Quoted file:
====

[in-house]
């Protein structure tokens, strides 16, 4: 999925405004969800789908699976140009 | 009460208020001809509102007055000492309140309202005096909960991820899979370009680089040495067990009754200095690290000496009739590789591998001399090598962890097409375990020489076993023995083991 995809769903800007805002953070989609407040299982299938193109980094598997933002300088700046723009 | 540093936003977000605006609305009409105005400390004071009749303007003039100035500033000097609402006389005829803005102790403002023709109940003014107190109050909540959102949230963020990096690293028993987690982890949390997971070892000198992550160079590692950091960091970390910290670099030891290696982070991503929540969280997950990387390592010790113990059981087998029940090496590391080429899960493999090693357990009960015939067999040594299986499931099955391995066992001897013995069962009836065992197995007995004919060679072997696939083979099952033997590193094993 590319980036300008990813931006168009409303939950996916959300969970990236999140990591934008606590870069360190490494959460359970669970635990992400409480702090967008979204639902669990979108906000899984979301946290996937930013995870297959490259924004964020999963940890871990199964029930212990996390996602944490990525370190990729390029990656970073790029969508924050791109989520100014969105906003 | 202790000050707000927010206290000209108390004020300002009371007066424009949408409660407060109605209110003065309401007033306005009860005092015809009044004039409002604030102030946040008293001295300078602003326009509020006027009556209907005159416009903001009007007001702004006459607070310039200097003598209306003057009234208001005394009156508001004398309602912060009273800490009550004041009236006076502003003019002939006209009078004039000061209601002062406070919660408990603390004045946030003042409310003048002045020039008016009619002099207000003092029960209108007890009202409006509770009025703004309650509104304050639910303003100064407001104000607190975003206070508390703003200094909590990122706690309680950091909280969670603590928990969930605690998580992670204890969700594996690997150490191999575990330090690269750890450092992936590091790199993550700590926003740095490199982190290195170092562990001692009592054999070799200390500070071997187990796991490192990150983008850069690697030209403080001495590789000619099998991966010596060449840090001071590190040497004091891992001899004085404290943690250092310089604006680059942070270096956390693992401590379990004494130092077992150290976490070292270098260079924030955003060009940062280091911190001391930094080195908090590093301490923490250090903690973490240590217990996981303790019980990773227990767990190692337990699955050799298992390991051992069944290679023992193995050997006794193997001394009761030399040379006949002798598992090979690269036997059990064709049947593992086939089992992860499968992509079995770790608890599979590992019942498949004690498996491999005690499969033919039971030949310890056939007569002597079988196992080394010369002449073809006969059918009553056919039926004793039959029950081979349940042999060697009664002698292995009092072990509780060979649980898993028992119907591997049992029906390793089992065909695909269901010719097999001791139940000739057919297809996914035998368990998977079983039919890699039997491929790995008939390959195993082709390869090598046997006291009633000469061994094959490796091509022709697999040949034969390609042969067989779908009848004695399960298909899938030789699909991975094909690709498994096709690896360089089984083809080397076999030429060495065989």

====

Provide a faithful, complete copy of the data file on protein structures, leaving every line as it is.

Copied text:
[in-house]
């Protein structure tokens, strides 16, 4: 999925405004969800789908699976140009 | 009460208020001809509102007055000492309140309202005096909960991820899979370009680089040495067990009754200095690290000496009739590789591998001399090598962890097409375990020489076993023995083991 995809769903800007805002953070989609407040299982299938193109980094598997933002300088700046723009 | 540093936003977000605006609305009409105005400390004071009749303007003039100035500033000097609402006389005829803005102790403002023709109940003014107190109050909540959102949230963020990096690293028993987690982890949390997971070892000198992550160079590692950091960091970390910290670099030891290696982070991503929540969280997950990387390592010790113990059981087998029940090496590391080429899960493999090693357990009960015939067999040594299986499931099955391995066992001897013995069962009836065992197995007995004919060679072997696939083979099952033997590193094993 590319980036300008990813931006168009409303939950996916959300969970990236999140990591934008606590870069360190490494959460359970669970635990992400409480702090967008979204639902669990979108906000899984979301946290996937930013995870297959490259924004964020999963940890871990199964029930212990996390996602944490990525370190990729390029990656970073790029969508924050791109989520100014969105906003 | 202790000050707000927010206290000209108390004020300002009371007066424009949408409660407060109605209110003065309401007033306005009860005092015809009044004039409002604030102030946040008293001295300078602003326009509020006027009556209907005159416009903001009007007001702004006459607070310039200097003598209306003057009234208001005394009156508001004398309602912060009273800490009550004041009236006076502003003019002939006209009078004039000061209601002062406070919660408990603390004045946030003042409310003048002045020039008016009619002099207000003092029960209108007890009202409006509770009025703004309650509104304050639910303003100064407001104000607190975003206070508390703003200094909590990122706690309680950091909280969670603590928990969930605690998580992670204890969700594996690997150490191999575990330090690269750890450092992936590091790199993550700590926003740095490199982190290195170092562990001692009592054999070799200390500070071997187990796991490192990150983008850069690697030209403080001495590789000619099998991966010596060449840090001071590190040497004091891992001899004085404290943690250092310089604006680059942070270096956390693992401590379990004494130092077992150290976490070292270098260079924030955003060009940062280091911190001391930094080195908090590093301490923490250090903690973490240590217990996981303790019980990773227990767990190692337990699955050799298992390991051992069944290679023992193995050997006794193997001394009761030399040379006949002798598992090979690269036997059990064709049947593992086939089992992860499968992509079995770790608890599979590992019942498949004690498996491999005690499969033919039971030949310890056939007569002597079988196992080394010369002449073809006969059918009553056919039926004793039959029950081979349940042999060697009664002698292995009092072990509780060979649980898993028992119907591997049992029906390793089992065909695909269901010719097999001791139940000739057919297809996914035998368990998977079983039919890699039997491929790995008939390959195993082709390869090598046997006291009633000469061994094959490796091509022709697999040949034969390609042969067989779908009848004695399960298909899938030789699909991975094909690709498994096709690896360089089984083809080397076999030429060495065989």